What makes a good leader?
What are the key characteristics of good leadership?
How do I become a better leader?
These are some of the questions we have been asking ourselves since the beginning of time about the most important role in society, that of the leader. Whether it’s a tribe leader, a political leader, a business leader, or even a family or home leader, as human beings we’ve always had a tendency to look for figures that could guide us, especially in difficult times, and in which we could put our trust, perhaps to feel less alone, or less lost, or safer too.
And even though these questions are universal, the interesting thing is that the answers to these questions have changed a lot over time. Because let’s get into a time machine and a brief historical retrospective, and understand how the history of leadership has changed over time.
Because before we talk about whom I call the Meta-leader”, let’s better understand the history of leadership and how we got here: in ancient Egypt, leadership came from the endorsement of the Gods and was practically sacred, and in Ancient Rome it was just a slight evolution of this kind of leadership , because it was leadership by blood or through family succession. However, we know well that this style is not a guarantee of good leadership, especially if you know the story of the Roman emperors Nero and Caligula, from the same family and who passed the empire on to each other , where the first set fire to Rome, and the second was so mad that he named his horse the consul. Moving forward, over the following centuries, until the end of the 20th century, the prevailing theory of leadership became the theory of leadership by traits, proposed by Thomas Carlyle: if you are born with some traits like good communication, command and control, extroversion, strength, charisma, and so on, you could be a good leader, if not, my friend, try again.
But the truth is that in the face of empirical evidence that leaders by traits can succeed in some contexts and fail in others (that is, these traits are not universal!), the most recent theory is that of leadership by competencies: that is, it is an adaptable and flexible leadership, which develops new competencies and skills as the external contexts demand it.
You see? It all depends on the context, that is, what we can define as the spirit of the time, or in German Zeitgeist – which fundamentally calls for leadership styles that are updated in the face of the context in which the world finds itself.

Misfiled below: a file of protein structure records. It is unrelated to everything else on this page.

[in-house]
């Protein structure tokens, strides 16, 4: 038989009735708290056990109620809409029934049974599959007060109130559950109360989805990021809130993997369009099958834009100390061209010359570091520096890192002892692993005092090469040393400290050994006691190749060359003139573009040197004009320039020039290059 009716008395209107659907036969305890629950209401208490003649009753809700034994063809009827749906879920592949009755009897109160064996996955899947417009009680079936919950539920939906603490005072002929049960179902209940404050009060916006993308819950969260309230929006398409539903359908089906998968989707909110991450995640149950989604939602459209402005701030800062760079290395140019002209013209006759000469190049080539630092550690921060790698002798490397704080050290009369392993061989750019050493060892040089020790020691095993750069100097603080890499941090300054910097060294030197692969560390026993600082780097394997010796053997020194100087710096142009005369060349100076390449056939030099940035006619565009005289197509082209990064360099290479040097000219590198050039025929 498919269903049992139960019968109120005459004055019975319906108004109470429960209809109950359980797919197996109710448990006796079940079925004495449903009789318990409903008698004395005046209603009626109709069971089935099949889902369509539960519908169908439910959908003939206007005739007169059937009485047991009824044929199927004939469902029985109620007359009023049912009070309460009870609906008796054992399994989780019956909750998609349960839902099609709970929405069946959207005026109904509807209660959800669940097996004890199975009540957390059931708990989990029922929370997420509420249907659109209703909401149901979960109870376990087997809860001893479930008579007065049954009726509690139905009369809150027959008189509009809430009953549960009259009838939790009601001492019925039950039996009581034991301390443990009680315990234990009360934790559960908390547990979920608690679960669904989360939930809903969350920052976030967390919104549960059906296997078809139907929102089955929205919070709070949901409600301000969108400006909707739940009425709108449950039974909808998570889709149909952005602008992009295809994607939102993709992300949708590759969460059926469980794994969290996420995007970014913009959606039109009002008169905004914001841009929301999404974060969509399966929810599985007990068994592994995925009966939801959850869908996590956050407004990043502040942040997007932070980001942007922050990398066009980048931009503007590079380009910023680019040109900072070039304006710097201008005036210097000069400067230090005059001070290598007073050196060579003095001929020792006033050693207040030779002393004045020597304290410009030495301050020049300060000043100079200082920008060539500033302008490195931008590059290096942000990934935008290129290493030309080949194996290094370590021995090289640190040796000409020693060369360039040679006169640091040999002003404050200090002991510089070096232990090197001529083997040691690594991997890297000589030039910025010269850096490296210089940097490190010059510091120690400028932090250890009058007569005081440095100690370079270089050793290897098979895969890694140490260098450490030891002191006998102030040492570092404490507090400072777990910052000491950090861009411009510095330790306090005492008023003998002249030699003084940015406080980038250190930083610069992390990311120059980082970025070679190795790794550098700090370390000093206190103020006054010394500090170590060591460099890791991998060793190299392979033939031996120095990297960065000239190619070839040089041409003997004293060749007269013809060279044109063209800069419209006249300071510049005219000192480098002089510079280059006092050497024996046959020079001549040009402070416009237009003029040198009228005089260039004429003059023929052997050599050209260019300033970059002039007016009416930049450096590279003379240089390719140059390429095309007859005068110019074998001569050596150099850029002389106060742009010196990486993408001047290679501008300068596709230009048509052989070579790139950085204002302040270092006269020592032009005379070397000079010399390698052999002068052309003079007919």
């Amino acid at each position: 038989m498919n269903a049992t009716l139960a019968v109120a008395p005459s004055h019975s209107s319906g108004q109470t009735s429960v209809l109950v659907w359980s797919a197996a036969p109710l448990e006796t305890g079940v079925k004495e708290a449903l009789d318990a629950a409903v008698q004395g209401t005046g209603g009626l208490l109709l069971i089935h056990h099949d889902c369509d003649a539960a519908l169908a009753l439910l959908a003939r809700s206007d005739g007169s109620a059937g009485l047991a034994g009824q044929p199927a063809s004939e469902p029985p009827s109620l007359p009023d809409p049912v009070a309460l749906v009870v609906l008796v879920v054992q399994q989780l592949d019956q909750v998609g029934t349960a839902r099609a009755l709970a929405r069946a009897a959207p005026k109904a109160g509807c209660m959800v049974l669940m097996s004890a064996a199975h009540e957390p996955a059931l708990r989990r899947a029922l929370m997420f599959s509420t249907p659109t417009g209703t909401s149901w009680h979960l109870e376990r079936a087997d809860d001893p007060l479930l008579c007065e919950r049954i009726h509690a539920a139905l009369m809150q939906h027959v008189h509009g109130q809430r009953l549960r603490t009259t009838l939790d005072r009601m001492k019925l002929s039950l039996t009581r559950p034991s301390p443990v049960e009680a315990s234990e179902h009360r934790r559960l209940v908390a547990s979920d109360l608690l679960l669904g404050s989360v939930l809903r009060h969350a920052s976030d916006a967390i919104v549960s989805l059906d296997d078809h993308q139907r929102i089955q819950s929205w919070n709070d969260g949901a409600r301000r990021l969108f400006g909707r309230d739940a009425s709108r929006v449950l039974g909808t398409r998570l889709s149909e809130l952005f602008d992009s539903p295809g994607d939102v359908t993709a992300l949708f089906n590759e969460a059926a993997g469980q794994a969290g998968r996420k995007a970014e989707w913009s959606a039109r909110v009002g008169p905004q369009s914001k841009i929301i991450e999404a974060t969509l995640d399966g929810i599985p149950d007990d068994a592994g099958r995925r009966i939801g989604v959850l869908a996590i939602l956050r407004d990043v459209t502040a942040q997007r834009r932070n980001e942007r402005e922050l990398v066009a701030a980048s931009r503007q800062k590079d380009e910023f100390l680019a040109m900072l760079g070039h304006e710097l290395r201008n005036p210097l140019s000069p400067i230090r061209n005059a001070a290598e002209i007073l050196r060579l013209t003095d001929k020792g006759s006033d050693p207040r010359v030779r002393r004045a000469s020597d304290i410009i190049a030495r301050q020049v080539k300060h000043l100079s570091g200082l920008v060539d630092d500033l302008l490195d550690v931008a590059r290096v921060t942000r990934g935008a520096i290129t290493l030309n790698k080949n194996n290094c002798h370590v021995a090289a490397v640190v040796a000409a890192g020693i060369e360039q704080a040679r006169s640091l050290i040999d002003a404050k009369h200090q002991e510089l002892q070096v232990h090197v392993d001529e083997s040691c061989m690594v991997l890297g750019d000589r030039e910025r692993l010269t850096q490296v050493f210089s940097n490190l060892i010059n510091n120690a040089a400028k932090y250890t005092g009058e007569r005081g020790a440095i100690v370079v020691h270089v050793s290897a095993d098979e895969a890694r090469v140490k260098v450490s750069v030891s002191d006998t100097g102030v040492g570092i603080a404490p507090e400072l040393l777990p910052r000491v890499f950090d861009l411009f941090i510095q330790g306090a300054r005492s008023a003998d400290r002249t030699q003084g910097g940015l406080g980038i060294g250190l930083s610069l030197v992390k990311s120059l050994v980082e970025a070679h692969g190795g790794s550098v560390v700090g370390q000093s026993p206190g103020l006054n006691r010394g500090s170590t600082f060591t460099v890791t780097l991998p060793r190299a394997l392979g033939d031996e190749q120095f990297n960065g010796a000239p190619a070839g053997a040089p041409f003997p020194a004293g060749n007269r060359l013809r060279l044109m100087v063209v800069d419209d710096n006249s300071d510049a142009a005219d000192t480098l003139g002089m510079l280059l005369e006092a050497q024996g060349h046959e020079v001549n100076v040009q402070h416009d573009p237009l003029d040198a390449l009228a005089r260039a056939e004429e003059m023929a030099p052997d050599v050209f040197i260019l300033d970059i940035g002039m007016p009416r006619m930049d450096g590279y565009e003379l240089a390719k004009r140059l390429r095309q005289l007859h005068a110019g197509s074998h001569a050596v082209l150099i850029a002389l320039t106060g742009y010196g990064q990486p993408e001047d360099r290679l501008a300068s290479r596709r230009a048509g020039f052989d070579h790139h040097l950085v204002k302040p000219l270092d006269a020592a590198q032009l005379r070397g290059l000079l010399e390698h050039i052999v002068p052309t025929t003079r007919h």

Let me make a practical example: if in a pre-digital and analog world, a leader would have to be a great expert of his product or service and could not understand his customer very much, today, in a digital world where the customer is increasingly empowered thanks to technology, he has to know his customer even better than his product and service. At the same time as in today’s exponential world, technology changes so quickly that it is more important for a leader to constantly update his knowledge about products and services, than to have a very deep and ingrained knowledge (as is believed to be a very important competency in the pre-digital world). And so on.
And with the advent of Artificial Intelligence, Web3, and the Metaverse, tell me: do you still think today’s leadership style that we’ve inherited from an analog world will work in this third great iteration of the Internet? Obviously not, and that’s exactly why we are going to address this topic today.
before we start talking about the “meta-leader” and leadership at Web3, we first have to understand better about Web3, its characteristics, and in particular, how we got here. And that’s why I want you to close your eyes, and imagine the following scenario:
imagine that you are walking down the street, walking your dog in the morning, and suddenly you remember a cleaning product that you need to buy urgently, because it has run out. Instantly, a vending machine full of this product appears in front of you, with all its brands, sizes and prices. You look at it, review the options, and choose a product. As soon as you make the payment with your cryptocurrency wallet, the product is already on its way to your home, and you can continue your walk with your dog with no worries at all.
But suddenly, an alert signals that the equipment in the Brazil factory where you work as a maintenance engineer is overheated and in danger of exploding. In a second, the “digital twin” of this equipment appears in front of you, you make some adjustments that are automatically transmitted to the real equipment, which is 5000km away, and you solve the problem immediately.